The 33

Hollywood takes on the true story of 33 Chilean miners trapped underground

Antonio Banderas, center, in 'The 33.' Credit: Photo Courtesy Warner Bros. Pictures

You wouldn't believe it if it didn't happen. In 2010, 33 Chilean miners found themselves trapped for 69 days in a gold and copper mine while the world bit its collective nails. Hollywood never has a good time trying to trump fact with the demands of popcorn-filmmaking. And The 33, well-staged by the Mexican director Patricia Riggen, still has to condense a big story into two hours.

A lot gets lost, despite the strained efforts of screenwriters Mikko Alanne, Craig Borten, and Michael Thomas. But the story holds us rapt. As do the actors. Antonio Banderas gives a stellar performance as Mario Sepulveda, known as "Super Mario" for his skill at uniting  men faced with starvation and unbearable stress. Lou Diamond Phillips also excels as Luis Urzua, a.k.a. Don Lucho, a veteran hand who has always questioned the safety of the mine. Then there's Dario Segovia (Juan Pablo Raba), a junkie who has alienated his empanada-selling sister, Maria (Juliette Binoche, the great French actress in an ill-suited role). And yet Maria waits above ground raging at the authorities who aren’t doing enough to save her brother and his friends.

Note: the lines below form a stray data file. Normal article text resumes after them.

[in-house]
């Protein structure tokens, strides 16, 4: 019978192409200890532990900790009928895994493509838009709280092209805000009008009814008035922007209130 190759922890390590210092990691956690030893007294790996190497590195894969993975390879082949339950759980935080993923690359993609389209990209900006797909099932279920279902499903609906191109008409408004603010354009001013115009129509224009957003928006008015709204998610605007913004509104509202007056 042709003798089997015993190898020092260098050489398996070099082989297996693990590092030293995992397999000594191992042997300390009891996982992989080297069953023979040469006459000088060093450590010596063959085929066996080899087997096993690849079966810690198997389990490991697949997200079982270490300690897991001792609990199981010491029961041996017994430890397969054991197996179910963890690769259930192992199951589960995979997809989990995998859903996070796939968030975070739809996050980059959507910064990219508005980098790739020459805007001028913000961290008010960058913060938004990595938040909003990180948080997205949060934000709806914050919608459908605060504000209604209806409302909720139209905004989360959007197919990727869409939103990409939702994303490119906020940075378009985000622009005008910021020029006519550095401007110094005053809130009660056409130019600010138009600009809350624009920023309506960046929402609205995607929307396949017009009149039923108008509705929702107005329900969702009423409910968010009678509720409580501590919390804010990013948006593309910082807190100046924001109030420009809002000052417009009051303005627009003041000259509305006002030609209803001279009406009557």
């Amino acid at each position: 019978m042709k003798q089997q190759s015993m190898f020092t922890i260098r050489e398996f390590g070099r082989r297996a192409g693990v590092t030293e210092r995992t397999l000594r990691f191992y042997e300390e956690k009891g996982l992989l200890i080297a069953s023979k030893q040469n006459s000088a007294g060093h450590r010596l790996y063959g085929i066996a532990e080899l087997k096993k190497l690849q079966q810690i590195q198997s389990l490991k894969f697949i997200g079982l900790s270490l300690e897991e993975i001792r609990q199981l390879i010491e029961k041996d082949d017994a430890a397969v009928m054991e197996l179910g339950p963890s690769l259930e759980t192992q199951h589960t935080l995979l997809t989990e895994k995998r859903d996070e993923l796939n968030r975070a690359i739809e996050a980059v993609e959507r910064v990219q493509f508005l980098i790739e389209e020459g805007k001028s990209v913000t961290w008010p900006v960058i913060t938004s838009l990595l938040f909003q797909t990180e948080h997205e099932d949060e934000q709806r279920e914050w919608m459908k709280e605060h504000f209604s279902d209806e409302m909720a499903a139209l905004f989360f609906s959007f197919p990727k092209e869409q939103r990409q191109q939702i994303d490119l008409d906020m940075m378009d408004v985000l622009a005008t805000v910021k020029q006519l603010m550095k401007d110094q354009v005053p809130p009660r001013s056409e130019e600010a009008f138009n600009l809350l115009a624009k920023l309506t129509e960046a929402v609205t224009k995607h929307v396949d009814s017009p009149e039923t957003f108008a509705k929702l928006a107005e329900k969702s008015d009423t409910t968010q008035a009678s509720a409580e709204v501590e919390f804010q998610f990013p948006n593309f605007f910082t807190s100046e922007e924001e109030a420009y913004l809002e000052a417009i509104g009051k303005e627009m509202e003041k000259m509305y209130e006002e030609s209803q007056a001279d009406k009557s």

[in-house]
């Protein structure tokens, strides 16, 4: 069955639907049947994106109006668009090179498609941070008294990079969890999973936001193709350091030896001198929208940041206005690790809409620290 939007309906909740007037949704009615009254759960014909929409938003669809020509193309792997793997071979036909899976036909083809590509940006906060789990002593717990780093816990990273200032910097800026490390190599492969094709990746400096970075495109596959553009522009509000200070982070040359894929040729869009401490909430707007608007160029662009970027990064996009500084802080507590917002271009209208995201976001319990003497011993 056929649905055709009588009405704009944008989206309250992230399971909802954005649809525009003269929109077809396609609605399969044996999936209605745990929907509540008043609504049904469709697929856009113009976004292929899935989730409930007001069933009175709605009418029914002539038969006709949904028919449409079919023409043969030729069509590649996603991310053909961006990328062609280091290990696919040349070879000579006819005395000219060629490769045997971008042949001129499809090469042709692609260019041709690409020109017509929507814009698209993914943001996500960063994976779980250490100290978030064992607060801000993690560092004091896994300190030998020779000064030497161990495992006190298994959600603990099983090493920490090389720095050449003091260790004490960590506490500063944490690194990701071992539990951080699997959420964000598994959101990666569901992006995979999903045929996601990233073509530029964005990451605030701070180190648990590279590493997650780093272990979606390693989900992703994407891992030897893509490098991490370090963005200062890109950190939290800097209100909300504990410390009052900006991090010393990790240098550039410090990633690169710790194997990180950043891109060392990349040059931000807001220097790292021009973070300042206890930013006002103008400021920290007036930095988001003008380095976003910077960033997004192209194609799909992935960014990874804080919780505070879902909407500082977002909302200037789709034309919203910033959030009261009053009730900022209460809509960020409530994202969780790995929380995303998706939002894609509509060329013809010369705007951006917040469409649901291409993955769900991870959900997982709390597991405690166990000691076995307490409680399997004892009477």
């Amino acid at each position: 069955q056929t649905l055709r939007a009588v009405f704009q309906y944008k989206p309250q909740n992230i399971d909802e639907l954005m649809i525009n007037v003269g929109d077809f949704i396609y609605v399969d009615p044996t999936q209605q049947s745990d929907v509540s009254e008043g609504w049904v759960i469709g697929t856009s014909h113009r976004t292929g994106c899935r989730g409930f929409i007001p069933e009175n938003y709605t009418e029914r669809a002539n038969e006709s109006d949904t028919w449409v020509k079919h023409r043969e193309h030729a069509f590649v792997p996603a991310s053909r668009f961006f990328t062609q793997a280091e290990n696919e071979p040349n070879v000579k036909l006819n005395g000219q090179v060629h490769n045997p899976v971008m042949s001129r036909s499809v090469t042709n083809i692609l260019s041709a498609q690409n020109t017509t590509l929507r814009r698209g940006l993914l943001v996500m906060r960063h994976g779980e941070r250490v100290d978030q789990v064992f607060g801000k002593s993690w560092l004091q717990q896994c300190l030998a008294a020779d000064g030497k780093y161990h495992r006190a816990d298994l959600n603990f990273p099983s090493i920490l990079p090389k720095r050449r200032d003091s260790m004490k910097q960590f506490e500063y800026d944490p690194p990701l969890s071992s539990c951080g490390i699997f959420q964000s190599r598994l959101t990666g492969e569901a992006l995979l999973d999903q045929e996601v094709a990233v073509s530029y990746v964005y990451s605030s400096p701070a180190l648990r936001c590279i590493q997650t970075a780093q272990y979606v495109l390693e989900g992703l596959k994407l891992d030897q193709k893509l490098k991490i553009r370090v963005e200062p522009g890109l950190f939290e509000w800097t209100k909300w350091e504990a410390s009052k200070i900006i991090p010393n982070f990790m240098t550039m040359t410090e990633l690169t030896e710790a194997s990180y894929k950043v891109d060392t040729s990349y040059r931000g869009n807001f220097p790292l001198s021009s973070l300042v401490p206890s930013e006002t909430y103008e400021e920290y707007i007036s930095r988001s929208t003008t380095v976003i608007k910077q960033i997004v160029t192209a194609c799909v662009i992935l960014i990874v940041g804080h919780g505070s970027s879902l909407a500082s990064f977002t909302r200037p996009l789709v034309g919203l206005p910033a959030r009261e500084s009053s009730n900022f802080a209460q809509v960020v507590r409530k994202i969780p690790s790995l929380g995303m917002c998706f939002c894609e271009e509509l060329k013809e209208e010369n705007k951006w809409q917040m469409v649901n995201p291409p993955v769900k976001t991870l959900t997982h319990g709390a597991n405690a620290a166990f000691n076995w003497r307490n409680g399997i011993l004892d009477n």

Individual tales tumble out and over each other to confusing, dizzying effect. Many stories are short-changed or ignored to concentrate on a few. Though Rodrigo Santoro appears as Laurence Golborne, the minister of mines, the story's political implications go curiously unmined. Inspiration is what The 33 is selling. And it's hard not to get caught up in the rescue. You forgive the movie its faults, or most of them, because its heart is firmly in the right place.